The cold Cromwell Current upwells at the western side of Isabela. Here the water is quite chilly (18–22 °C) and green. Explore the fumaroles (thermal vents) at Roca Redonda. Punta Vicente Roca is another fantastic dive site in that area with a sunfish cleaning station in 30 m depths. Dive with feeding marine iguanas at Cabo Douglas on Fernandina.

But the massive Galapagos diving action is in the north at Darwin and Wolf. Here the water can be 26-27 °C as these islands are warmed by the equatorial Panama current. Before you even get in the water, there is a chance of encountering dolphins and orcas from your liveaboard. Diving under the iconic Darwin Arch is thrilling. Rocky and unwelcoming above the water line, beneath awaits a truly inspiring scene. Three full days are spent at these two islands, getting to grips with every nook and cranny. Hammerheads are the first and foremost attraction, schooling in vast numbers around the submerged pinnacles of Wolf and Darwin. Galapagos sharks are common too, slinky and svelte nipping in and out of the reef life. White-tips hide in the reef from the larger predators. If you like your fish even bigger, whale sharks are seasonally seen in the blue, munching on plankton along with manta, mobula and eagle rays. Look out for a tiger shark in the shallows!

The itineraries may be subject to minor changes at short notice by the Marine Park Authorities. However, a substantial part of every trip is spent at Wolf and Darwin and some dives in the other areas.

Every diver should certainly experience the Galapagos diving for themselves, but the diving is not suited to novice divers. Wolf and Darwin are the furthest points on the itinerary and divers need to be comfortable in currents and zodiac diving. Thermoclines are common, but these are what draw the overwhelming numbers of big fish closer. Dive guides are experts in their fields – not only do they know how to make sure you have a safe and excellent dive trip, but they are also hugely knowledgeable about the marine life and eager to share! Please check with your Galapagos diving travel consultant about the required safety equipment.

The Galapagos is a once in a lifetime trip, and the best diving can only be accessed from liveaboards on either 7 or 10-night liveaboard options. This is the only way to travel and dive in comfort, visiting all the hot spots and highlights of this remarkable corner of the globe. Sail the oceans blue and prepare to be left breathless.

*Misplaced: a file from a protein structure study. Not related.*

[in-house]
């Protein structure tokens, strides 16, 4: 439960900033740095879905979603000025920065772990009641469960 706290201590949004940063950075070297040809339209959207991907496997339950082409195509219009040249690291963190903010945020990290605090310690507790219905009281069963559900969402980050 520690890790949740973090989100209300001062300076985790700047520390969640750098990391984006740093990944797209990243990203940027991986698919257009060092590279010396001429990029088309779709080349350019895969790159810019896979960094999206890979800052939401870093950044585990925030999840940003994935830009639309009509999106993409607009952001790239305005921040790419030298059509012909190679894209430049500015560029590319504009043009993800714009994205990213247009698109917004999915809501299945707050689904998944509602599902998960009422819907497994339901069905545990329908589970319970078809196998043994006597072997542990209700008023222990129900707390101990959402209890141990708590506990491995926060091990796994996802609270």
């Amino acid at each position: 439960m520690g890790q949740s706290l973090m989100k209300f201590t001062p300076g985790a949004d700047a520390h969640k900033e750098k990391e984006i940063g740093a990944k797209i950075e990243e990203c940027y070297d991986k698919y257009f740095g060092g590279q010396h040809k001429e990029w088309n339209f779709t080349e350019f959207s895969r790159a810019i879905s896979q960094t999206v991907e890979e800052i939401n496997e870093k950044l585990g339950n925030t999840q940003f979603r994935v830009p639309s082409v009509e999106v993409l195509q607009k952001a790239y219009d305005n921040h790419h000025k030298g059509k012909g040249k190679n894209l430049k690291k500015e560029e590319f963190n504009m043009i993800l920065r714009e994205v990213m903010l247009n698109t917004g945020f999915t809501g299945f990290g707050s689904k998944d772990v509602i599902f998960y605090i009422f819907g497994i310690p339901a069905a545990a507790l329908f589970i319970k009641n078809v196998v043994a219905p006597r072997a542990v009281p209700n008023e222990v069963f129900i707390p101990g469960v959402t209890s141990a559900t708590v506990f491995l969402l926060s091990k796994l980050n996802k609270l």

Boat Details

The Galapagos diving boat Pingüino Explorer owes its existence to the conservation initiative of the Galapagos National Park Directorate which encourages fishermen to switch from fishing to tourism. The owner of Pingüino Explorer is a former Galapagos fisherman. Nowadays he runs a boat with the support of his family and a professional team.

The 27-meter-long boat accommodates sixteen guests, eight crew members and two guides licensed by the Galapagos National Park. Divers use two zodiacs to reach the dive sites. Nitrox is available for a fee. The dive deck accommodates 34 twelve-liter aluminum tanks and features a camera table, fresh water tank and two showers with hot and cold water. After diving, snacks and cold or hot drinks are offered depending on the weather.

The four cabins inside the hull and on the main deck feature double beds with an additional bunk bed. The four cabins on the upper deck have bunk beds only.

Food is served buffet-style in a restaurant with four tables with a capacity for all the guests. The bar offers beer, red wine, white wine, and cocktails. The comfortable lounge features an audio/video equipment and a library. Guests can enjoy locally produced fragrant Galapagos coffee. There is also a hot and cold water dispenser, with tea and milk available.

Typical Itinerary

Galapagos Diving Itinerary

DayEarly A.M.Late A.M.Early P.M.Late P.M.
TuesdayArrival to BaltraCheck-dive and dive near Baltra
WednesdayBartolomé IslandCousin’s RockCousin’s Rock
ThursdayWolf IslandWolf IslandWolf IslandWolf Island
FridayDarwin IslandDarwin IslandDarwin IslandDarwin Island
SaturdayWolf IslandWolf IslandWolf Island
SundayPunta Vicente RocaPunta Vicente RocaCabo Douglas
MondayRoca BlancaPinzón IslandFree afternoonFree afternoon
TuesdayArrival to Santa CruzDeparture/flights